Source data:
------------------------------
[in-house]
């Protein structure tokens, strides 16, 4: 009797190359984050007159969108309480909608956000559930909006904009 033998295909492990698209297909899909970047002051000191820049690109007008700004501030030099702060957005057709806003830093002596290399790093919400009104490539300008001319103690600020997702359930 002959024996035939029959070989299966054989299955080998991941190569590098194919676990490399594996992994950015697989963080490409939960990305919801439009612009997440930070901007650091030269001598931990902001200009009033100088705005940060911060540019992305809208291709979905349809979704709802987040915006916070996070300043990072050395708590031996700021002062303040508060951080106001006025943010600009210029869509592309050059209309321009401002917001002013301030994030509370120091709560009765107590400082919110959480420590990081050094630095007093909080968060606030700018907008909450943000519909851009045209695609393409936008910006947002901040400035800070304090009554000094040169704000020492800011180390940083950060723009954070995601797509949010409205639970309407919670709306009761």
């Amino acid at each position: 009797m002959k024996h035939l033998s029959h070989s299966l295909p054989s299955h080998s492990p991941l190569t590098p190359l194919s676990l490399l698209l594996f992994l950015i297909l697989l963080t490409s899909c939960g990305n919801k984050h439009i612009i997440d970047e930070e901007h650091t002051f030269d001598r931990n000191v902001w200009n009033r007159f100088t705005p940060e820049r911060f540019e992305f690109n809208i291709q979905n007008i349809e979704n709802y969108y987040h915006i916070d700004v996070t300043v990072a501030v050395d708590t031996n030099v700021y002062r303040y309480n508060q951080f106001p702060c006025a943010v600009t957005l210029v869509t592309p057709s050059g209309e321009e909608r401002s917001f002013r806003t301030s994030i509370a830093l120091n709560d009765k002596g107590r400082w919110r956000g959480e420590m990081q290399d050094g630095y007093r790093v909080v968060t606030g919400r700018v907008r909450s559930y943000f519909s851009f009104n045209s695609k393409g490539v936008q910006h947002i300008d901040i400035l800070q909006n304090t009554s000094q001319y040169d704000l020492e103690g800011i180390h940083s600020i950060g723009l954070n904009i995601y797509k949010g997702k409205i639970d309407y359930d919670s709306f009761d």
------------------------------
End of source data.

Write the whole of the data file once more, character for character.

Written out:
[in-house]
């Protein structure tokens, strides 16, 4: 009797190359984050007159969108309480909608956000559930909006904009 033998295909492990698209297909899909970047002051000191820049690109007008700004501030030099702060957005057709806003830093002596290399790093919400009104490539300008001319103690600020997702359930 002959024996035939029959070989299966054989299955080998991941190569590098194919676990490399594996992994950015697989963080490409939960990305919801439009612009997440930070901007650091030269001598931990902001200009009033100088705005940060911060540019992305809208291709979905349809979704709802987040915006916070996070300043990072050395708590031996700021002062303040508060951080106001006025943010600009210029869509592309050059209309321009401002917001002013301030994030509370120091709560009765107590400082919110959480420590990081050094630095007093909080968060606030700018907008909450943000519909851009045209695609393409936008910006947002901040400035800070304090009554000094040169704000020492800011180390940083950060723009954070995601797509949010409205639970309407919670709306009761």
């Amino acid at each position: 009797m002959k024996h035939l033998s029959h070989s299966l295909p054989s299955h080998s492990p991941l190569t590098p190359l194919s676990l490399l698209l594996f992994l950015i297909l697989l963080t490409s899909c939960g990305n919801k984050h439009i612009i997440d970047e930070e901007h650091t002051f030269d001598r931990n000191v902001w200009n009033r007159f100088t705005p940060e820049r911060f540019e992305f690109n809208i291709q979905n007008i349809e979704n709802y969108y987040h915006i916070d700004v996070t300043v990072a501030v050395d708590t031996n030099v700021y002062r303040y309480n508060q951080f106001p702060c006025a943010v600009t957005l210029v869509t592309p057709s050059g209309e321009e909608r401002s917001f002013r806003t301030s994030i509370a830093l120091n709560d009765k002596g107590r400082w919110r956000g959480e420590m990081q290399d050094g630095y007093r790093v909080v968060t606030g919400r700018v907008r909450s559930y943000f519909s851009f009104n045209s695609k393409g490539v936008q910006h947002i300008d901040i400035l800070q909006n304090t009554s000094q001319y040169d704000l020492e103690g800011i180390h940083s600020i950060g723009l954070n904009i995601y797509k949010g997702k409205i639970d309407y359930d919670s709306f009761d």